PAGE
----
Line locates in Saskatchewan are now valid for 30 calendar days
By Shannon Doka, Saskatchewan Common Ground Alliance
When real life happens, it’s often people at the ground level who see the need for change first.
Consider Saskatchewan’s previous 10-day standard for locate expiry for underground facilities. In theory, it was meant to ensure that construction projects happen expeditiously and safely before markings got stale.
However, as Donna Gibson, a human resources consultant in workplace health and safety for the City of Regina, learned, the reality was different when it came to a common problem – multiple water leaks on multiple worksites.
Gibson recalls a situation where some 20 simultaneous water leaks in the city, combined with the unpredictability of mother nature, forced crews (as well as locators) to rapidly move from site to site. The goal was always to get the work done within 10 days but instead it was causing rushing, additional delays and potential safety risks.
“The crews were asking me, ‘Why do we have a 10-day limit?’ and then, ‘What happens if we do have real emergencies?’” said Gibson. “When we have multiple water leaks throughout the city, we need the ability to go to other sites, and the crews were asking for the flexibility of not having to deal with the 10-day requirement.”
From the industry perspective, Brook Andres of Triple A Directional Drilling cites the difficulty of “multiple locates being done by multiple locating contractors within 10 days.” This situation forced some operational challenges on his business.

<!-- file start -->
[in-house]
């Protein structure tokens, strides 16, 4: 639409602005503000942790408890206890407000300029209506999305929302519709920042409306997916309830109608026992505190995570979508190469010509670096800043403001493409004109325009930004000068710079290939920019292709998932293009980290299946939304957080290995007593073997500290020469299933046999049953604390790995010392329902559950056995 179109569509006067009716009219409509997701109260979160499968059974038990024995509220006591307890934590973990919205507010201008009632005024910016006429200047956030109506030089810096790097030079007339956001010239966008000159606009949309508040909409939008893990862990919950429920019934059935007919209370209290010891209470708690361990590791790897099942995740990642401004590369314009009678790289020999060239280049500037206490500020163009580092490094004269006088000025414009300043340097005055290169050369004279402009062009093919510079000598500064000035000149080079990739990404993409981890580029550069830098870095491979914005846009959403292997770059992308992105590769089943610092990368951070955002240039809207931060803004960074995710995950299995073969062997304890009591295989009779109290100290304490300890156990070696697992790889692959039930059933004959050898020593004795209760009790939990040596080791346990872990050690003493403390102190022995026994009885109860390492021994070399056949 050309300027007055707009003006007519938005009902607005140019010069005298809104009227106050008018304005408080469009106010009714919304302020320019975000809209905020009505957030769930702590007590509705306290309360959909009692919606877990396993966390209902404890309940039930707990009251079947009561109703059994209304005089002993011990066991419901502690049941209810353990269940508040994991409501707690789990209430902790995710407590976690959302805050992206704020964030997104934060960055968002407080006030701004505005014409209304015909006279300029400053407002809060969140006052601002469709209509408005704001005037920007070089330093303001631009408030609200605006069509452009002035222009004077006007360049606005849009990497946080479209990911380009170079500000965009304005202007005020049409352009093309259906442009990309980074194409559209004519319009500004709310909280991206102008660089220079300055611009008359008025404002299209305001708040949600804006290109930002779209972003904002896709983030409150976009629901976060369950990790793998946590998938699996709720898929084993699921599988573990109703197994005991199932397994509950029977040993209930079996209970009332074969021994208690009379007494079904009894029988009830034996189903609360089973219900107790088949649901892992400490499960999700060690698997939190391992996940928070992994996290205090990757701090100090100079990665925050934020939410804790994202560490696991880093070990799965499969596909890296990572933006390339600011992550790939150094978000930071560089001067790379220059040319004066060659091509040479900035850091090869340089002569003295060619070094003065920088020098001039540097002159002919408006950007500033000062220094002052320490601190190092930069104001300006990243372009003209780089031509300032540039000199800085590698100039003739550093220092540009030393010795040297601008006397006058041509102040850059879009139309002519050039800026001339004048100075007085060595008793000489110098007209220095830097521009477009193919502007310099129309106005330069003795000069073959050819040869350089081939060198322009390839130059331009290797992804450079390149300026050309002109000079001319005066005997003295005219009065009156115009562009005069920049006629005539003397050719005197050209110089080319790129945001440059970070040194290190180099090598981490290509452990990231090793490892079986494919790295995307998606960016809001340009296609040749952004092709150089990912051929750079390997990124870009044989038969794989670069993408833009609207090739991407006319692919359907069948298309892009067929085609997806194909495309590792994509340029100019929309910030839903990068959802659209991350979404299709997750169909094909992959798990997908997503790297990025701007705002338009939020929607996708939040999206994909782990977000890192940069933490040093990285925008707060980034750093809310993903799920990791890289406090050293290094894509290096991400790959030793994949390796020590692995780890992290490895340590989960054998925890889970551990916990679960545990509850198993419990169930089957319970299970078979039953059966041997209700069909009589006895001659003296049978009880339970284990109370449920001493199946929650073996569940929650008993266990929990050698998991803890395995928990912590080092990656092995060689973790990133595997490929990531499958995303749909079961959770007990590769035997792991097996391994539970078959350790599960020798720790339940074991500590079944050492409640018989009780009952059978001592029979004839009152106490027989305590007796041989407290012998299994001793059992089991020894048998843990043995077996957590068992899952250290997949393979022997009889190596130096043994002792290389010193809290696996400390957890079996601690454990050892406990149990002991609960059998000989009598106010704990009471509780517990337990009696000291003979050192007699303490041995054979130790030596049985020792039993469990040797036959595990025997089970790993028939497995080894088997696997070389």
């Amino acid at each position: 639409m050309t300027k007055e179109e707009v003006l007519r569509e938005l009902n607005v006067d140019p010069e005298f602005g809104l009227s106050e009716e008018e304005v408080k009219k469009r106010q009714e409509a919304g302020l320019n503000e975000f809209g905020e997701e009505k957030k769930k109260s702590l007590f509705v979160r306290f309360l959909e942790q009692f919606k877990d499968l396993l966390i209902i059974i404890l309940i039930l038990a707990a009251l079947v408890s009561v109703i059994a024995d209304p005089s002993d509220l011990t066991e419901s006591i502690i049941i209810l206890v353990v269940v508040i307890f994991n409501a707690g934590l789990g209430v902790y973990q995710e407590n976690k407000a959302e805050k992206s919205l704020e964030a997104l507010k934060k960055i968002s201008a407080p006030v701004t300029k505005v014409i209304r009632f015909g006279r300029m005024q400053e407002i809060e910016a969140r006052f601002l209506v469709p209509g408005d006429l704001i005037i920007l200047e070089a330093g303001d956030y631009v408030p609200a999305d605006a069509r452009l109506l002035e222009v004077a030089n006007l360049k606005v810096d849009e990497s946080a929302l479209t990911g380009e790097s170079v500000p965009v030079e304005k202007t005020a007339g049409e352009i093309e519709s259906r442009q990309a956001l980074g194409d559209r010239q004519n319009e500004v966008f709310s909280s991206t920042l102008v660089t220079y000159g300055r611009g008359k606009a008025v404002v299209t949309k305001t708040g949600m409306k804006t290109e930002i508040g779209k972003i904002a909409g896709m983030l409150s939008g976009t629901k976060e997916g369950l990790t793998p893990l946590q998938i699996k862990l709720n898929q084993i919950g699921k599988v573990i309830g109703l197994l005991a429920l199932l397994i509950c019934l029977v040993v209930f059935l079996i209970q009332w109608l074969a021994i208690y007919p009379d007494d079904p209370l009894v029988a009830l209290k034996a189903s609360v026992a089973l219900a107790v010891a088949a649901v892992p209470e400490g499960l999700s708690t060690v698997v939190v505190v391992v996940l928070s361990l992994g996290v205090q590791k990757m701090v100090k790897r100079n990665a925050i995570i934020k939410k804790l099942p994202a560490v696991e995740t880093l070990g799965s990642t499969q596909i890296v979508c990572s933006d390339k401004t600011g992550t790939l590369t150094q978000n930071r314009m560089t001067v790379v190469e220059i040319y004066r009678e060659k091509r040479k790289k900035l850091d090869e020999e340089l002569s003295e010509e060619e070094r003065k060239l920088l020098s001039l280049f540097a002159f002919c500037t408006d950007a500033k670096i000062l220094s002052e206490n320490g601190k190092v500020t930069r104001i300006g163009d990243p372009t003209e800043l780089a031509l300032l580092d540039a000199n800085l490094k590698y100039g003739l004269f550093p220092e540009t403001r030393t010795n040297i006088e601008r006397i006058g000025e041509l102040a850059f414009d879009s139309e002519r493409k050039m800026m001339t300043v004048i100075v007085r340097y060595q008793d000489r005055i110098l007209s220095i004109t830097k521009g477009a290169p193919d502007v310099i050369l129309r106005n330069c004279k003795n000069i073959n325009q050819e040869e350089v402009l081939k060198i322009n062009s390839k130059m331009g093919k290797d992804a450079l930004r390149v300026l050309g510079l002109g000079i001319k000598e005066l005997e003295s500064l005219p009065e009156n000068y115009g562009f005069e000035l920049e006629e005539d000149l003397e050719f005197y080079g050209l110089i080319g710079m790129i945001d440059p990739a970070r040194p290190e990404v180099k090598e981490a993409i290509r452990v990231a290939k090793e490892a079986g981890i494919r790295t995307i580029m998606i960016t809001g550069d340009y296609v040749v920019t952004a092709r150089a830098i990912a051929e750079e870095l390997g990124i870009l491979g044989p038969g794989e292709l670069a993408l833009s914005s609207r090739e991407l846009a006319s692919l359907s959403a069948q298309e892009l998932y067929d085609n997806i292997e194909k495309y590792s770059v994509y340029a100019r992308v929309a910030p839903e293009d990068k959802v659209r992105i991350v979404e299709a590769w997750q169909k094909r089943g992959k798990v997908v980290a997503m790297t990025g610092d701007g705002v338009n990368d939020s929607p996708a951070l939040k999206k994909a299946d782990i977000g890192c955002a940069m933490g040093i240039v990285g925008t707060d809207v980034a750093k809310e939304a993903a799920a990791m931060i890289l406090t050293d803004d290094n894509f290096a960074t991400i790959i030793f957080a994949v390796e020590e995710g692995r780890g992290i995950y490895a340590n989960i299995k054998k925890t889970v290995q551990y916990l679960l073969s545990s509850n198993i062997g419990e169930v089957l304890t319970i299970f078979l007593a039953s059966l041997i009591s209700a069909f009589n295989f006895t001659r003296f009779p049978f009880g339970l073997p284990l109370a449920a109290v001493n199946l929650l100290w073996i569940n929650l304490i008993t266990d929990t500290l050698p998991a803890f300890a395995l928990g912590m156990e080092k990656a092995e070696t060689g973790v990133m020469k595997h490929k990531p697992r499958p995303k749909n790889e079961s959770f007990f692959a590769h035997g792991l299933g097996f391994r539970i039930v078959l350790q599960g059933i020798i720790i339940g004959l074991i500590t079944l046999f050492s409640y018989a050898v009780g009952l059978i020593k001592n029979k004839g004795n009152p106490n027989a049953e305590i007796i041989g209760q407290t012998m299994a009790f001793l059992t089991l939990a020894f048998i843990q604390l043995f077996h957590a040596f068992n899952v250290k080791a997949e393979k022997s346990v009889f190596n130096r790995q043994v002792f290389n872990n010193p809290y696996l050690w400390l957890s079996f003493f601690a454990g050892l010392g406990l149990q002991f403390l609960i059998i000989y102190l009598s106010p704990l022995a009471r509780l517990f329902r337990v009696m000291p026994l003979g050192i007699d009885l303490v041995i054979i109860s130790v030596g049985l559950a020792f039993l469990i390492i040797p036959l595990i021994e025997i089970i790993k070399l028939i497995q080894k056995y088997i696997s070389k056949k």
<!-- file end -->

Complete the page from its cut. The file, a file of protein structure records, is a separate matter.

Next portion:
“We had sent a crew up to a town six hours away to complete a project that had locates requested the week prior,” said Andres. “The crew arrived to find one set of locates done, but the other locates were not. The locator said he had been too busy, but he would stop by periodically over the next week on his way to other jobs to give updates on when he could do the locates.”
After a lost week of wages, hotels and meals for a crew of three men – more than what the project was worth – the crew ended up having to do the locates themselves.
Knowing that other jurisdictions like Alberta (30 calendar days) and Ontario (60 calendar days for most utilities) had longer locate expiry deadlines and wanting to be responsive to stakeholders, the Saskatchewan Common Ground Alliance (SCGA) investigated a more practical solution.